Once upon a time, remote onboarding was for employees who lived in distant locations. Not anymore. As more employers come to realize they can manage partially or fully remote teams with alternative methods to track progress and manage metrics, most companies are settling into some version of a remote workplace model. Talent acquisition is very much a part of it.
Since COVID-19 sent workers home almost five months ago, one of the hardest parts of the hiring process to adapt virtually has been onboarding. However, it forced companies to adjust and create replicable solutions that work well digitally.
Take FTC Solar, a renewable energy company led by military veterans. FTC Solar is a growing company that needs to keep hiring, pandemic or not.
In early March – shortly before the virus escalated – several key new hires were made and others planned. This made it necessary to quickly develop a virtual onboarding program that kept new hires safe while making them feel welcomed and engaged from the start.
With a very aggressive hiring plan already underway, FTC Solar’s HR team got creative fast.
In two weeks, they put together a five-day virtual onboarding experience that not only provided the necessary training but also served to get new hires connected to their teams and confident about their roles and value to the organization.
As new hires start, every consideration is made to onboard them together as a group to jump-start community and collaboration. With this in mind, here’s how the program works:
Once the hire is made, a laptop is shipped to the home, along with access to a 45-page employee handbook. The handbook includes all the information new hires need to get up to speed on company benefits, processes, and culture.
First on the agenda is a session with the Chief Human Resources Officer (CHRO) to complete the remaining paperwork. The CHRO can answer any immediate questions and review the schedule for week #1 on the job.
Next is a meeting with the direct manager and a few select team members to welcome new employees and review the training plan. Then, a virtual meeting with a member of the IT team is scheduled to ensure the laptop is up and running, all passwords work properly, and company intranet sites and folders are accessible.
An informal mentor is also assigned at this time to field questions and prevent feelings of isolation.
The next day features a 90-minute new hire orientation presented by the CEO and CHRO. Casual and interactive in style, a Zoom presentation tells the history of FTC Solar and its technology, and also shares insight into customer strategy and the business model.
New employees learn more about company purpose by watching a video that shows how products are built from the ground up, and the value they bring to the environment and economy. There is also time spent reviewing benefits, rewards, and recognition programs.
Every effort is made to create a welcoming environment that makes new hires feel motivated and familiar with the reality of the FTC Solar workplace. Questions are encouraged throughout the presentation, and employee feedback offered during the session is frequently used to update orientation materials for future sessions.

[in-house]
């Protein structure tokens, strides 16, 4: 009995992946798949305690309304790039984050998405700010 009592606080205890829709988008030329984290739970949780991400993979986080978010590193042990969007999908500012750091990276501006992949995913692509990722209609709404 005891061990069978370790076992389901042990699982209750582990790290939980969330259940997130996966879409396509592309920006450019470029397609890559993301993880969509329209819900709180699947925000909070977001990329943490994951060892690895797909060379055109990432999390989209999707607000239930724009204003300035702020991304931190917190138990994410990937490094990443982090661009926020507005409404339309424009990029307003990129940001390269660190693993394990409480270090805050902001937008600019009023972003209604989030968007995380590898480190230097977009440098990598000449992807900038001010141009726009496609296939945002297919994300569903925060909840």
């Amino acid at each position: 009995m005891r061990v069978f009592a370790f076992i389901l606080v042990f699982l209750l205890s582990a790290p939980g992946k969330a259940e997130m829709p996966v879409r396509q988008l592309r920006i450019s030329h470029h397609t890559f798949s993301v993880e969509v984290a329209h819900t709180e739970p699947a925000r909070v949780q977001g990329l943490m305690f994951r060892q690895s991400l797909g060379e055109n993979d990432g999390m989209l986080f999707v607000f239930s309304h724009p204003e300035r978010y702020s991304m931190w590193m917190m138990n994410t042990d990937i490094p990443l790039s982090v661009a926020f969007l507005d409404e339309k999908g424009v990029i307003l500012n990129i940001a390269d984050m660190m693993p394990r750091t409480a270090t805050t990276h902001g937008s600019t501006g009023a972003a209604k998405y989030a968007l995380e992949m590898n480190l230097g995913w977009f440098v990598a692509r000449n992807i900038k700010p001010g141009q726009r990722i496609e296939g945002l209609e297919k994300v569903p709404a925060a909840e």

The focus now shifts to on-the-job-training (OJT), a critical part of the ramp-up process that is much harder to achieve virtually. It is far more difficult to observe people remotely, and the lack of travel significantly impacts organizations that need to get their people to field or customer sites for OJT.
FTC Solar utilizes Microsoft Teams for OJT, relying on its screen sharing capabilities for an efficient transfer of skills and knowledge. Trainers share their computer screens to demonstrate exact processes, and new employees can share their screens and repeat actions while the trainers observe.
They also utilize Microsoft Team’s recording feature to store training sessions on a shared drive so new employees can reference the training content at a later time.
A virtual happy hour winds down the week. While some structure helps, the goal is to talk less about business and more about each other. Additionally, this is an opportunity for new hires to have fun and engage with their new colleagues and company leaders, share experiences, and tell stories about their wins.
A toast to the new employees at the end of the happy hour is a thoughtful and enjoyable way to close out a productive week.
Taking a page from the book “First Break All the Rules,” the two most important questions to be addressed when someone first starts a new job are:
- What are their expectations?
- Do I have the materials and equipment I need to do my work?
Dale Herron, CHRO at FTC concurs, sums it up this way: “You only get one chance to make a first impression. Make onboarding your first thought and not an after-thought. Our new employees really appreciate the time we take with them to ensure they are well prepared as they join the company.
Do everything you can to elevate their experience and ensure that each new employee gets the information, tools, and resources they need to be successful from the start.”
Authors: Mike Starich and Steve Casey
Mike Starich is CEO of Orion Talent, a provider of skilled talent acquisition, recruitment optimization, and military hiring to businesses in manufacturing, supply chain, energy, healthcare, and more.
Prior to joining Orion in 1992, Mike served in the U.S. Marine Corps for seven years as a Flight Officer and Marine Officer Recruiter.
Steve Casey is Vice President of Client Solutions at Orion Talent. He has been a Sr. Partner of the firm since 2004, developing some of the firm’s largest industry and client programs.